Better than Chipotle's Fire-Roasted Tomatillo Salsa

Fire-Roasted Tomatillo Salsa

Better than Chipotle’s? Oh, yeah! But if you love Mexican food like our family does, you know that’s not much of a claim. 🙂 Yep, I said it out loud. Here’s a fantastic salsa, a blend of bright, tart tomatillos, jalapeno for a bit of bite & onion for depth, plus my Salsa secrets!

Better than Chipotle's Fire-Roasted Tomatillo Salsa
Better than Chipotle’s Fire-Roasted Tomatillo Salsa

This salsa came along by way of a happy accident. See, I wanted to make a traditional tomatillo salsa with chicken broth. Turns out it was far runnier than I wanted, even when simmered as directed.

Since I wanted my tomatillos, which I’d roasted with such care, to keep their freshness, I gave the whole mixture a strain, poured the juices back in the pan and turned it on to reduce.

Better than Chipotle's Fire-Roasted Tomatillo Salsa, fire roasted salsa
A trio of salsas. Fire Roasted in front, Classic tomatilla & Better than Chipotle’s Tomatilla

The aroma from that pan will knock your socks off when you make this! Not because it’s hot, because it isn’t, but because the smell is so ridiculously wonderful. It makes my mouth water and my stomach clench just a bit. Reduce until the juices are almost a syrup, turn it off and add the tomatillo mixture back in. The flavor is amazing, the tomatillos still retain their texture, color and taste, but they’re enveloped in an explosion of flavor.

Salsas are a personal thing. I like to make a lot of mine with a pinch of sugar, a sprinkle of salt, a few dashes of vinegar and maybe a little lime to finish it off.

I also usually roast a number of jalapenos and add in by taste, the rest destined for the freezer where they eagerly await their turn to be added to the next batch of salsa. Jalapenos all vary in heat, and I keep the seeds and veins in, so I’d say for a mild salsa, use one jalapeno per pound of tomatillos, two for a medium and so on. Of course, my hot may not be your hot!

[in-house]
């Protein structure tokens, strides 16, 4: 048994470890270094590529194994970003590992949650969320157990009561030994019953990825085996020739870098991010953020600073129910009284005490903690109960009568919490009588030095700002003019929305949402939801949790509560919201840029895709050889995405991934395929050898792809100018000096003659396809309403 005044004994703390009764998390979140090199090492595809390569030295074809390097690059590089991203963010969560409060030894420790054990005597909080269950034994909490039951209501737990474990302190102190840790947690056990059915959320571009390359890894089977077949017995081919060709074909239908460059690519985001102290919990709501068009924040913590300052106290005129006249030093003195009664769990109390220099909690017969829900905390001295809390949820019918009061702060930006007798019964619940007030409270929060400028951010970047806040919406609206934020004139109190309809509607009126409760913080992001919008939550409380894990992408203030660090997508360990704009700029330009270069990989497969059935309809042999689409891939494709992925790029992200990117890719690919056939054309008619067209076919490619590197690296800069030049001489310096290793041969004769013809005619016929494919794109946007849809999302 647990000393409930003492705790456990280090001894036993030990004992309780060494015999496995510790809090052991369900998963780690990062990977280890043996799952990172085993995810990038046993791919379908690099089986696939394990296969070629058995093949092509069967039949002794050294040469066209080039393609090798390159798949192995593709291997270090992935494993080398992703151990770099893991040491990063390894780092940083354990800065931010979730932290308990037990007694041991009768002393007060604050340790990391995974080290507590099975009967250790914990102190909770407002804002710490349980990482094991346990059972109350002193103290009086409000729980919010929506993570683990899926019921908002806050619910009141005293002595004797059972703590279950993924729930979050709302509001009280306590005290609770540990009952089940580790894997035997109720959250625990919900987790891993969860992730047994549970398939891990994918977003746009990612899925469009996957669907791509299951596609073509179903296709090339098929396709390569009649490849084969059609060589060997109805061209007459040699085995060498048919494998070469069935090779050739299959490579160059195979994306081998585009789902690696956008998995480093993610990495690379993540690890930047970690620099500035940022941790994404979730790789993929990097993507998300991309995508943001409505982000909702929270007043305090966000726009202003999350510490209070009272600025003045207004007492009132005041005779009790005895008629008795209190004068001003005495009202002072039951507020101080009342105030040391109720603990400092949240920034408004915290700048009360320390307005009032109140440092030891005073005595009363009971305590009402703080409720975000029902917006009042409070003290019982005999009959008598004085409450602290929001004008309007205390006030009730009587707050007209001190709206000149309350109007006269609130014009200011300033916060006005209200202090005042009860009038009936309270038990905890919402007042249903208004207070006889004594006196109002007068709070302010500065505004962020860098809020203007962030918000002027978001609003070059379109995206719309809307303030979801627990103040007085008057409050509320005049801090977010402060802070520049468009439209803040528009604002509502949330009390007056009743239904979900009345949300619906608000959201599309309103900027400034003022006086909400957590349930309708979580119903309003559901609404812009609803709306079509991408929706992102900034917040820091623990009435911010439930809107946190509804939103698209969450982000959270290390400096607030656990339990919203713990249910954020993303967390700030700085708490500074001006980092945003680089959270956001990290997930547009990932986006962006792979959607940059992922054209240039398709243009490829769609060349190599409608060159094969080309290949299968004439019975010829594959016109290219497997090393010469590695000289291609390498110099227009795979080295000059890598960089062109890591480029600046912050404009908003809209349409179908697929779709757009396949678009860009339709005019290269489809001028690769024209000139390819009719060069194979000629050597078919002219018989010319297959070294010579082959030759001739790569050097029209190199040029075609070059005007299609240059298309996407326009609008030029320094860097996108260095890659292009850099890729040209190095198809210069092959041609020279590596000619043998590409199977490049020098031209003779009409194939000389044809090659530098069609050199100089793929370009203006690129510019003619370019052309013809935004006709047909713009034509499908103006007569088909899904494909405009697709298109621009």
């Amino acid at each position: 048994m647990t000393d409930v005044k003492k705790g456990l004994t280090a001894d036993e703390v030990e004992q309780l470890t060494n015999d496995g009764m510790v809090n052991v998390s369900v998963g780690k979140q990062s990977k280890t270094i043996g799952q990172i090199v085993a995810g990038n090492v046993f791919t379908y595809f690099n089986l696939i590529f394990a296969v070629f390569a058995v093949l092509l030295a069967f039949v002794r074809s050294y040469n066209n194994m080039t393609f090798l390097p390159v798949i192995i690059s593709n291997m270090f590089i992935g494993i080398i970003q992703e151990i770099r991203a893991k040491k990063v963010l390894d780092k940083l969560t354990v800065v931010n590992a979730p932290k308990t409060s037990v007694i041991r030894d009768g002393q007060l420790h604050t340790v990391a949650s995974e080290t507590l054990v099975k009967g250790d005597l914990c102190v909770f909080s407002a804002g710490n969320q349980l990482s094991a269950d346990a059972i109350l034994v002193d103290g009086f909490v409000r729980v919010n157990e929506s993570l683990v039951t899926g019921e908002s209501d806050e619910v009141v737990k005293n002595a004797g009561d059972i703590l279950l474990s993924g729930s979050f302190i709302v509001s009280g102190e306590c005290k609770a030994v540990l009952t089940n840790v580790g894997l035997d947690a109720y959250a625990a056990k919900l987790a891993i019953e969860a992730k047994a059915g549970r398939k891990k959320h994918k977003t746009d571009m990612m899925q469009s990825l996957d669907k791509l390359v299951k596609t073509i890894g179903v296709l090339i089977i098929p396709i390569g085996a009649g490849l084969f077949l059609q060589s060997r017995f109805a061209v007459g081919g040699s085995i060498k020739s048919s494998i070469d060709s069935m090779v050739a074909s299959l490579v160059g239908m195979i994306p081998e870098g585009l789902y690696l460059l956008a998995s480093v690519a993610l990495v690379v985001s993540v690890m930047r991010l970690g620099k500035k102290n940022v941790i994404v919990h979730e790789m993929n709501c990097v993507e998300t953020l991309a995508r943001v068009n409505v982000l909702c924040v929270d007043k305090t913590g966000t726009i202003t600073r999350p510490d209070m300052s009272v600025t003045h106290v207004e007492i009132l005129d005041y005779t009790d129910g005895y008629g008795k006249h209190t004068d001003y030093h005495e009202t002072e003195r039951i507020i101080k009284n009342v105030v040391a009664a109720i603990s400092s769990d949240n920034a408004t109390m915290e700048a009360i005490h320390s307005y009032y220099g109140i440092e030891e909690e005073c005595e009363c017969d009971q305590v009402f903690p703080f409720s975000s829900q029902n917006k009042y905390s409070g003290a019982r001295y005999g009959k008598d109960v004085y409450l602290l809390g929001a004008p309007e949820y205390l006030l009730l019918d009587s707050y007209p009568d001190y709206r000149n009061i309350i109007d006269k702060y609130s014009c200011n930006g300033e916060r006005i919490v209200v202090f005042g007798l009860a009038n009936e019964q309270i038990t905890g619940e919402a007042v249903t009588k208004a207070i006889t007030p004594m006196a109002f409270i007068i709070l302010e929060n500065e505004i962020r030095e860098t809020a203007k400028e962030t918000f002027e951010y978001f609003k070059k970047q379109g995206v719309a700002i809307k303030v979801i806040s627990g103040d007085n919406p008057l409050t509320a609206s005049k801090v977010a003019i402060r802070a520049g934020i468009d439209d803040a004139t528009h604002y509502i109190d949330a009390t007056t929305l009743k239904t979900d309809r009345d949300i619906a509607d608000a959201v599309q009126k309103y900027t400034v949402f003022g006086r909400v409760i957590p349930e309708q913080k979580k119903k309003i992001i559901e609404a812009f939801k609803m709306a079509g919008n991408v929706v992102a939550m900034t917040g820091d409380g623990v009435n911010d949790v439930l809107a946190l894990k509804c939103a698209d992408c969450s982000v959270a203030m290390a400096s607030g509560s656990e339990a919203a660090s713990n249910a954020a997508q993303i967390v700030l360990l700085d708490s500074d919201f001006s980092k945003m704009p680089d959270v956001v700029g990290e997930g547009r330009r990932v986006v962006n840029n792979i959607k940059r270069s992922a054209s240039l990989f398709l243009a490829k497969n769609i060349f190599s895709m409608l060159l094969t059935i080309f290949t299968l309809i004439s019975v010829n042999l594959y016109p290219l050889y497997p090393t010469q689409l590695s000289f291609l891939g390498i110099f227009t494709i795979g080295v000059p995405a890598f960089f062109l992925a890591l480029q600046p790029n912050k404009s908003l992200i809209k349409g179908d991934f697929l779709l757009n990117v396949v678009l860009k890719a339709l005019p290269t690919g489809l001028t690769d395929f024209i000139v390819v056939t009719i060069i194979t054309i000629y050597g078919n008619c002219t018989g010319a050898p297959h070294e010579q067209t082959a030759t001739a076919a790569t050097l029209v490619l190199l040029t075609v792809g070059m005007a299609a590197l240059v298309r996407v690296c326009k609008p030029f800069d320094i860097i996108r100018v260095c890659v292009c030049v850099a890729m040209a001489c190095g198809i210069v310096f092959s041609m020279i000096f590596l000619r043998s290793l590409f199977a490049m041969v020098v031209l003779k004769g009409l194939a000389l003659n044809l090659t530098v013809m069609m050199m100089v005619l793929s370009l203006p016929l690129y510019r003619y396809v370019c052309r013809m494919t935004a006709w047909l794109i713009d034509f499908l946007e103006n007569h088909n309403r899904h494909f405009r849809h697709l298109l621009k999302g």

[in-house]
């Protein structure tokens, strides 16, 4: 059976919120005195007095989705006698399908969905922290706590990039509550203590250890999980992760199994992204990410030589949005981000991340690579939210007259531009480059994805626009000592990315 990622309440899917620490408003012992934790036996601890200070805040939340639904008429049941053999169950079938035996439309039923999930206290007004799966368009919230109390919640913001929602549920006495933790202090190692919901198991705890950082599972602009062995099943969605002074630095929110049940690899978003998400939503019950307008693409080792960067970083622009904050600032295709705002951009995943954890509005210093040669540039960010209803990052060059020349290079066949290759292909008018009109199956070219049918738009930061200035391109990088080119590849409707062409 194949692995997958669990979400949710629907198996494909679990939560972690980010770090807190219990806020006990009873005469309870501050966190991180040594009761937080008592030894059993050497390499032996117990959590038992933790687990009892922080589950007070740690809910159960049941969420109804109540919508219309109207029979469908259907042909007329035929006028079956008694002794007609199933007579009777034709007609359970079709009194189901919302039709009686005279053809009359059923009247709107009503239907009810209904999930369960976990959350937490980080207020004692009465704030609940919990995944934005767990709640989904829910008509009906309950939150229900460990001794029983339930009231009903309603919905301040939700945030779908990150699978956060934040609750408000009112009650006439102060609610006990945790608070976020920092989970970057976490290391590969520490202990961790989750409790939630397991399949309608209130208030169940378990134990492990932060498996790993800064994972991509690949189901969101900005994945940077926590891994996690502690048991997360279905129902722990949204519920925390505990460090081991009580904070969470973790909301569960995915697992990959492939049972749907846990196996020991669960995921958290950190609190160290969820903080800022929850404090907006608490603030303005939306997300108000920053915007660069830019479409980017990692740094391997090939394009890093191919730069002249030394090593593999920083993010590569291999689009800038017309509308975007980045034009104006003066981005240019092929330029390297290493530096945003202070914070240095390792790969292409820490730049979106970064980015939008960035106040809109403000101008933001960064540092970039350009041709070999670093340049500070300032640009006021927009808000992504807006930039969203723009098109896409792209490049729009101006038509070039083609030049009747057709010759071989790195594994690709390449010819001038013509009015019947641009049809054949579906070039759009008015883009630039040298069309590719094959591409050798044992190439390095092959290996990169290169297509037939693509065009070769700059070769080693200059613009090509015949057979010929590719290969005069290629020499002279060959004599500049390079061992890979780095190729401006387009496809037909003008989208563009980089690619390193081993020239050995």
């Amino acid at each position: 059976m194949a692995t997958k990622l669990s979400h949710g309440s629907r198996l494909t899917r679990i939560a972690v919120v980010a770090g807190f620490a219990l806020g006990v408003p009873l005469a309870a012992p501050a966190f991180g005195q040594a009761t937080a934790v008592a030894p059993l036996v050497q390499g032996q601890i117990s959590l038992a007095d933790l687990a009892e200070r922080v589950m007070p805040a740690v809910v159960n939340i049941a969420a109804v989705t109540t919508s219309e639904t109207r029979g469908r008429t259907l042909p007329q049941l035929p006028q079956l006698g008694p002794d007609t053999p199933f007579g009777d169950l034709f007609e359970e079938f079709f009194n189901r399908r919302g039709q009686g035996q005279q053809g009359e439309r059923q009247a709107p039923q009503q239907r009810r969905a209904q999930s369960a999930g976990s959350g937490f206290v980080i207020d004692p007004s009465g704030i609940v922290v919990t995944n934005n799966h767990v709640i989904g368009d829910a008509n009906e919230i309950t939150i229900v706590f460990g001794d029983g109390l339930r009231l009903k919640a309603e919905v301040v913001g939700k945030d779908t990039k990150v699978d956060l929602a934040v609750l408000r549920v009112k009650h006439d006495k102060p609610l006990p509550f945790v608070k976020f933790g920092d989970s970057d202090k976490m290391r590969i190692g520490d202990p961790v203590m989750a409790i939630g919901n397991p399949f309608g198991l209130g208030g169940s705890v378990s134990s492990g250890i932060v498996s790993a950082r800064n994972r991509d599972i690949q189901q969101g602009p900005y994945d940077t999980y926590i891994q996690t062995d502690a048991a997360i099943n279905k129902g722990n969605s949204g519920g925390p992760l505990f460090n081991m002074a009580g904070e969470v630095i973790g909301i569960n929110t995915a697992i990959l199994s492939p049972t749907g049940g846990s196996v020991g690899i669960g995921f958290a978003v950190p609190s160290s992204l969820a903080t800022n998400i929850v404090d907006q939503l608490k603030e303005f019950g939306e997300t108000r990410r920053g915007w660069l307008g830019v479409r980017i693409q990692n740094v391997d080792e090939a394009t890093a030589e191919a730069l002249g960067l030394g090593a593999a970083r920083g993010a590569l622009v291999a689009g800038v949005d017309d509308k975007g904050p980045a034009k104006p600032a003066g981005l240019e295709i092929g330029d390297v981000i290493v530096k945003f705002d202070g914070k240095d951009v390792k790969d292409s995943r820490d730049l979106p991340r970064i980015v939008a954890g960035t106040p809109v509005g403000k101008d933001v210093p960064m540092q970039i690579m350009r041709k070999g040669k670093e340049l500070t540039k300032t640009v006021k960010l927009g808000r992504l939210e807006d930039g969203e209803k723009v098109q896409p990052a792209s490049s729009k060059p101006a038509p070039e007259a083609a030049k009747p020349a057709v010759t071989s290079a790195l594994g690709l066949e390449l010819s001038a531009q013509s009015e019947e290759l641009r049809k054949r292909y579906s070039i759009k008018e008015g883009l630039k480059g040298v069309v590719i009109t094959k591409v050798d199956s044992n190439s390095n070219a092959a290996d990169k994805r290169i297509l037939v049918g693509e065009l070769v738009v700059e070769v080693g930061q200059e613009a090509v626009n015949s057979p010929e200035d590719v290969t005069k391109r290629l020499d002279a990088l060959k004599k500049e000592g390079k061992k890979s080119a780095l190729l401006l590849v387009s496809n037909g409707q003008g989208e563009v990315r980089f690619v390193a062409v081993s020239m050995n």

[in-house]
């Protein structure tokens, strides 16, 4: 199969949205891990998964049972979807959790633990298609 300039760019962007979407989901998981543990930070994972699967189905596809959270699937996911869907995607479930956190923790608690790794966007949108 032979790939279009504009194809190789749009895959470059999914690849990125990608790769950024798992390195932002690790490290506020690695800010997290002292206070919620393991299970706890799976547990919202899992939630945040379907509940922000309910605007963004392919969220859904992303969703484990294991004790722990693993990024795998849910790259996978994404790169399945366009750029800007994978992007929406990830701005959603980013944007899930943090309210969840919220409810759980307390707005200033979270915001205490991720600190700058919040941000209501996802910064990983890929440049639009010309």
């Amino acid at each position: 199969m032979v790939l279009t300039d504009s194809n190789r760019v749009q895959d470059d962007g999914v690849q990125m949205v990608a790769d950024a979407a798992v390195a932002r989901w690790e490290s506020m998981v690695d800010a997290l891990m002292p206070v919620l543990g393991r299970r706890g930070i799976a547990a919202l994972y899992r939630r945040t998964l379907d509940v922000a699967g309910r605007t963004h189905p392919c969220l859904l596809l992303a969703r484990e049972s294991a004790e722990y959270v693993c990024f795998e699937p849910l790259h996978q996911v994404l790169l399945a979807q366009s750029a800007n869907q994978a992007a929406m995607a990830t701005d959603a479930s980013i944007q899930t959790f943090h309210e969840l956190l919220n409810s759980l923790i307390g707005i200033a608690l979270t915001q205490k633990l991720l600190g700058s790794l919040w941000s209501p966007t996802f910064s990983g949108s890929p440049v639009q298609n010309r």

Roasted Jalapenos
Jalapenos and other roasted peppers freeze beautifully – ready in an instant for salsa.

I generally use 4 jalapenos in this, but I’m keeping in mind others who are eating! Personally, I could go hotter…Much hotter! 🙂 I think once people start to eat hot food, they want more and more of it!

Maybe someday I’ll do a Chipotle’s copycat of their Tomatillo, Tomato and Red Onion Salsa, but why, when this is so good? If you’d like to see my copycat Chipotle’s Chicken Burrito, it’s on my post Taste’s Like Chicken, Chipotle’s Chicken, and if you’re interested in the Fire Roasted Red Salsa in the photo, above, it’s delish, too.

The third Tomatillo Salsa in the photo, upper right, is a special one, Salsa de Tomatillo. I goofed it up a bit since I used oven roasted Tomatillos (what can I say, I was in a salsa frenzy and had already roasted them all when I tried the recipe) but it was still outstanding. You’ll find that recipe on one of my favorite blogs, El Chino Latino Cocina.

Better than Chipotle's Fire-Roasted Tomatillo Salsa
Better than Chipotle’s Fire-Roasted Tomatillo Salsa

Fire Roasted Tomatilla Salsa

  • Servings: 3 cups
  • Difficulty: easy
  • Print

  • 2 pounds Tomatillos, husks removed
  • 2 to 8 jalapenos
  • 2 large onions, skin on, halved
  • 2 to 3 cloves garlic, skins on, optional
  • 1 cup chicken broth
  • 1/2 teaspoon sugar, to taste, optional
  • 1/4 teaspoon salt, to taste, optional
  • 2 tablespoons vinegar, to taste
  • lime juice, optional, to taste

Place tomatoes, jalapenos, onion and garlic on a lipped tray lined with aluminum foil. Arrange with the larger items on the edges and the smaller items lined down the center. Onion should be cut side down.